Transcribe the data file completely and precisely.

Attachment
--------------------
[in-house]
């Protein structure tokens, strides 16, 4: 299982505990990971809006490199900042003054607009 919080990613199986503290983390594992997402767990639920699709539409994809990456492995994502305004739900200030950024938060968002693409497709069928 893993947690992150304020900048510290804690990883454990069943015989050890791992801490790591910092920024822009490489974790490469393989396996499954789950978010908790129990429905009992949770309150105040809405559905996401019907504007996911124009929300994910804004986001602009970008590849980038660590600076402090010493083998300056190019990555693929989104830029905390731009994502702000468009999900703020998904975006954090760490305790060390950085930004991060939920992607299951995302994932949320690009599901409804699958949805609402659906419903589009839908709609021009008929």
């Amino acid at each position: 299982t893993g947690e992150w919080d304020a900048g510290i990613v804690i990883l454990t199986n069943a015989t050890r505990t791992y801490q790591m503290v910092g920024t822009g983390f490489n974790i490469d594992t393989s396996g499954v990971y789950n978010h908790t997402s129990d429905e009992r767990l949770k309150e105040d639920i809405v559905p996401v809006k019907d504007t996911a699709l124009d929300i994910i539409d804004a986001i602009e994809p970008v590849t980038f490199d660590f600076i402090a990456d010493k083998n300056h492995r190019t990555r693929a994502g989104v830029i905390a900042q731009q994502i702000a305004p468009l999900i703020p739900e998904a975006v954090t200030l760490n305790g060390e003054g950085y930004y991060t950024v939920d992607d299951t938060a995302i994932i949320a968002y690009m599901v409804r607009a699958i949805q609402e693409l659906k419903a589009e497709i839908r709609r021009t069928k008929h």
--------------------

[in-house]
């Protein structure tokens, strides 16, 4: 299982505990990971809006490199900042003054607009 919080990613199986503290983390594992997402767990639920699709539409994809990456492995994502305004739900200030950024938060968002693409497709069928 893993947690992150304020900048510290804690990883454990069943015989050890791992801490790591910092920024822009490489974790490469393989396996499954789950978010908790129990429905009992949770309150105040809405559905996401019907504007996911124009929300994910804004986001602009970008590849980038660590600076402090010493083998300056190019990555693929989104830029905390731009994502702000468009999900703020998904975006954090760490305790060390950085930004991060939920992607299951995302994932949320690009599901409804699958949805609402659906419903589009839908709609021009008929």
């Amino acid at each position: 299982t893993g947690e992150w919080d304020a900048g510290i990613v804690i990883l454990t199986n069943a015989t050890r505990t791992y801490q790591m503290v910092g920024t822009g983390f490489n974790i490469d594992t393989s396996g499954v990971y789950n978010h908790t997402s129990d429905e009992r767990l949770k309150e105040d639920i809405v559905p996401v809006k019907d504007t996911a699709l124009d929300i994910i539409d804004a986001i602009e994809p970008v590849t980038f490199d660590f600076i402090a990456d010493k083998n300056h492995r190019t990555r693929a994502g989104v830029i905390a900042q731009q994502i702000a305004p468009l999900i703020p739900e998904a975006v954090t200030l760490n305790g060390e003054g950085y930004y991060t950024v939920d992607d299951t938060a995302i994932i949320a968002y690009m599901v409804r607009a699958i949805q609402e693409l659906k419903a589009e497709i839908r709609r021009t069928k008929h």